Sunday, November 27, 2011

The Blindness of the Pharisees

"And they which were sent were of the Pharisees.  And they asked him, and said unto him, Why baptizest thou then, if thou be not that Christ, nor Elias, neither that Prophet?  John answered them, saying, I baptize with water: but there standeth One among you, Whom ye know not; He it is, Who coming after me is preferred before me, Whose shoe's latchet I am not worthy to unloose.  These things were done in Bethabara beyond Jordan, where John was baptizing." 
John 1:24-28

   We see here that the priests and Levites sent to question John were from the Pharisees.  Throughout the Gospels, this group of Jews is noted for their self-righteousness and unbelief.  In these few verses of John, their blindness is clearly shown.  They ask John why he is baptizing if he is not "that Christ, nor Elias (Elijah), neither that prophet."  The two words translated that are definite articles in the Greek text.  Therefore, they can be understood as the.  As noted earlier, these men were confusing "The Christ" and "The Prophet."  They are one and the same (Deut. 18:15, Acts 3:20-22).  John's answer is interesting.  He lets them know that he simply baptizes with water (symbolizing repentance, see Matt. 3:11), and proceeds to point out the fact of their disbelief in the One who has the power of spiritual baptism.  He says, "I baptize with water: but there standeth One among you, Whom ye know not."  The two verbs in this passage, standeth and know, are in the Perfect tense.  This tense carries with it the idea of action completed in the past with the results carrying on into the future.  The Christ child had come.  He was now in their midst.  They knew of His birth in Bethlehem.  This is the group who explained the prophesy of Micah to king Herod when Jesus was born (Matt. 2:4-6, Mic. 5:2).  And yet for all this, they had chosen to reject Him; they were rejecting Him now (ye know not), and in their present frame of mind, they would continue to reject Him.  Christ was in their midst, and yet they had not known Him, they were not knowing Him then, and unless they repented, they would never know Him.  This disbelief and pride was the reason for John's rebuke to them in Matthew chapter three.  John then points out Christ's deity and says, "He it is, Who coming after me is preferred before me...."  Even though Jesus was born approximately six months after John (Luke 1:36), He has existed from all eternity.  He is the Word and He is God.  He created John; therefore, John unashamedly upholds the Lord's worthiness and declares his own unworthiness by saying , "...Whose shoe's latchet I am not worthy to unloose."  The Pharisees were challenging John's ministry of baptism, and John immediately addressed their root issue of unbelief in the One Who was standing among them, the One Who is God in the flesh.  
   We find here in this passage a valuable principle.  This principle teaches us to avoid surface arguments and cut to the heart of the issue.  Unbelievers and carnal Christians will often attempt to distract with frivalous questions and vain arguments.  The spiritual child of God needs to have discernment and learn to keep the main truths in view.  Repairing the hole in the bucket will eliminate the need to clean up the spilled water.

Saturday, November 12, 2011

Make Straight the Way of the Lord

"And this is the record of John, when the Jews sent priests and Levites from Jerusalem to ask him, Who art thou?  And he confessed, and denied not; but confessed, I am not the Christ.  And they asked him, What then? Art thou Elias?  And he saith, I am not. Art thou that Prophet? And he answered, No.  Then said they unto him, Who art thou? that we may give an answer to them that sent us. What sayest thou of thyself?  He said, I am the voice of one crying in the wilderness, Make straight the way of the Lord, as said the prophet Esaias."  John 1:19-23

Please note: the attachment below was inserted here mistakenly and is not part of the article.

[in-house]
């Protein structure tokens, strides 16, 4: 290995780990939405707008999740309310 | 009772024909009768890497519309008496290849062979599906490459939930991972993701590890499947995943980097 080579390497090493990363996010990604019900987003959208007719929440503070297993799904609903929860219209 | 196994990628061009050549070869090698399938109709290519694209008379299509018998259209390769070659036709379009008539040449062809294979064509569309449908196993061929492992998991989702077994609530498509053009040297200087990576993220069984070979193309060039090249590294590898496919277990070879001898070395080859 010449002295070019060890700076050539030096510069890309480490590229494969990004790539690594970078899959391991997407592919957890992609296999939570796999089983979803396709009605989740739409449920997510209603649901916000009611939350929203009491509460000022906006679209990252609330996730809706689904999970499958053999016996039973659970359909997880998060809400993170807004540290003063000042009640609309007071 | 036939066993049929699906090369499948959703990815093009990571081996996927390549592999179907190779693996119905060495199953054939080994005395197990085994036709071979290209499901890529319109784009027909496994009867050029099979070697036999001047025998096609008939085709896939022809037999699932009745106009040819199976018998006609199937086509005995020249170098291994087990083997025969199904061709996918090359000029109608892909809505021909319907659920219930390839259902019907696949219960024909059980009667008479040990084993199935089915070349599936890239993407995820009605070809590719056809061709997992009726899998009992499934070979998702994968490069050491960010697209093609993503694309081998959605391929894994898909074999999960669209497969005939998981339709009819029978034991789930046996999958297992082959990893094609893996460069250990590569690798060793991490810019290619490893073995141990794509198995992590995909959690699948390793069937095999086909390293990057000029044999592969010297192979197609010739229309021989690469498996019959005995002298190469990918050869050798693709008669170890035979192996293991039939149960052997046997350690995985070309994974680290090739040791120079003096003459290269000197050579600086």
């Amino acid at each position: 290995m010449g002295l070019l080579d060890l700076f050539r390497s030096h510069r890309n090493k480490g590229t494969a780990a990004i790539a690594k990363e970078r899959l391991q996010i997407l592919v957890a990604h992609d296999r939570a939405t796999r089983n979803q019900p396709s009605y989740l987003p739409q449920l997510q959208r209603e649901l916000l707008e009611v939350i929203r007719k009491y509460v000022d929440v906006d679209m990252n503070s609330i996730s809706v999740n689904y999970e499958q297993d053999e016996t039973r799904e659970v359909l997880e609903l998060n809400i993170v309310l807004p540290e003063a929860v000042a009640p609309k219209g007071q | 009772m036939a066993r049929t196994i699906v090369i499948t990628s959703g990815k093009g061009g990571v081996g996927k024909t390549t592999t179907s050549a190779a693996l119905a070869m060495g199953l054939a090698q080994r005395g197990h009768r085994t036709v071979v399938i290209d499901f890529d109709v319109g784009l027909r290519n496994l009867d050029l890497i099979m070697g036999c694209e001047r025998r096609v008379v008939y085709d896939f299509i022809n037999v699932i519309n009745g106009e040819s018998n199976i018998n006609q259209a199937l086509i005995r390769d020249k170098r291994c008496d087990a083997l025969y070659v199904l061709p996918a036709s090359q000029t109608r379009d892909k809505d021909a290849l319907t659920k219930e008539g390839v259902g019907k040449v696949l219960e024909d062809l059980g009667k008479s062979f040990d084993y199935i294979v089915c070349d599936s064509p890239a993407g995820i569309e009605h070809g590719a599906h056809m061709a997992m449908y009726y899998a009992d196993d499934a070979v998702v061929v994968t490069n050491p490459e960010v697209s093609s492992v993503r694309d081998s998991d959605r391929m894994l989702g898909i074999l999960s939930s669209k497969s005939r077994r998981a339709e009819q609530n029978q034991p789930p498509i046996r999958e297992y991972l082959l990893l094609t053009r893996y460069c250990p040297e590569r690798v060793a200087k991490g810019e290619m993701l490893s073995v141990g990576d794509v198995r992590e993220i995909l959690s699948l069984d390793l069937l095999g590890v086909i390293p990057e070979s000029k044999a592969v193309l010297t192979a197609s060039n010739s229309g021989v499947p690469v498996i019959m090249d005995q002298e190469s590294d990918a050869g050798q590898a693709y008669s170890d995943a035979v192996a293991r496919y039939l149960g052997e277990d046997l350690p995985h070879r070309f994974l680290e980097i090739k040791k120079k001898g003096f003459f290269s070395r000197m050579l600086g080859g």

As John begins his ministry of pointing people to the coming Christ, the Jews in Jerusalem send out their own in an attempt to determine who John is.  Humble and not desiring to gain any glory for himself, John emphatically denies that he is the Christ.  The Jews were obviously well aware of the fact that a Messiah was coming very soon.  Doubtless, they were familiar with the timeline laid out in Daniel 9:24-27.  They then ask John, "Art thou Elias?"  This is a Greek transliteration of the Hebrew name Elijah.  They wanted to know if Elijah had returned in the flesh.  John simply says, "No."  He was not Elijah reincarnated.  Indeed, he came forth in the "power and spirit of Elijah," but he was not the fulfillment of the physical coming of Elijah as promised in Malachi 4:5.  John's ministry and Elijah's ministry are parallel and follow the same spirit and intent but they are two separate events.  The Levites and priests then ask John, "Art thou that Prophet?"  In the Greek, a definite article accompanies Prophet; therefore, a specific prophet is being identified and not just a prophet as some study Bible notes indicate.  The Prophet these Jews were referring to is the Prophet spoken of in Deuteronomy 18: 15 where Moses declares, "The LORD thy God will raise up unto thee a Prophet from the midst of thee, of thy brethren, like unto me; unto Him ye shall hearken."  Again, John denies and says, "No."  Apparently, these men did not realize that Christ and The Prophet were one in the same.  They stated their questions to John as though these two positions were separate.  Perhaps somewhat frustrated, they then ask John, "Who art thou...what sayest thou of thyself?"  John then gives an answer that is in fulfillment of Isaiah 40:3 and says, "I am the voice of one crying in the wilderness, Make straight the way of the Lord...."  The word cry here means to shout aloud.  What was John shouting aloud?  "Make straight the way of the Lord!"  From the very beginning, Israel's history had been blackened by the sin of apostasy and un-thankfulness.  At the time John said this, they were steeped in self-righteousness and pride.  The letters of the Law and their own conceit had become their God.  The heart of God's Law had been casually brushed over.  His precepts had been ignored for centuries the nation was floundering in self-righteousness and pride and John cries out "Make straight the way of the Lord!"  What is he saying?  His message was a simple message of repentance, not only to the Jews but to all who would listen.  The Bible says in Acts 19:4, "...John verily baptized with the baptism of repentance, saying unto the people, that they should believe on him which should come after him, that is, on Christ Jesus."  God used John to prepare people's hearts unto repentance so that they could turn to Christ in humble faith and receive forgiveness of sins.  Repentance means to change one's mind.  Bible repentance is a change of mind and heart about one's sin and direction.  This naturally results in a change of action.  Repentance is realizing that we are wrong about our sin and that God is right.  No one comes to Christ without realizing he is a sinner and wanting to do something about it.  Repentance is not a work, it is a heart acknowledgement that something must be done about one's sin problem.  Thus, God sends John to declare that all who would come to Christ in humble faith must prepare a path for Him in their heart.  This is not the message these priests and Levites were looking for.  They did not want to hear about their sin and need to be cleansed by the blood of the spotless Lamb.  They were only interested in remaining the spiritual authorities.  The verse that John quotes here from Isaiah says, "...Prepare ye the way of the LORD, make straight in the desert a highway for our God."  O how God would have all bow the knee to Him in humble faith!  Many want Jesus in their life as a religion but few are willing to prepare in the desert of their wicked hearts a highway for God.  In this very first chapter, John declares that men are to humble themselves in preparation for the coming of the Lamb.  Sin abounds, men are self-righteous, the Roman world at this time is steeped in Paganism and John cries out, "Prepare ye the way of the Lord!  The Messiah, the Lamb, is coming.  Acknowledge your sin and put your faith in Christ."  For those who are in Christ, this message has great application.  Revival won't come to a Christian's heart until they are willing to make a highway for God in the barren desert of their feeble life.  We need to bow the knee to the King of kings and be obedient to Biblical truth on a daily basis.  Preparing a highway in the desert of our Christian lives is being willing to walk in the Spirit daily.  It is saying to God, "What is in my life that needs to go, or what is not in my life that needs to be added?"  It is being sensitive to God's desires and commands.  Simply put, It is to humble ourselves before God and accept His ways over our own.  May every one of us fear God and prepare in the deserts of our needy hearts a highway for our Redeemer and King!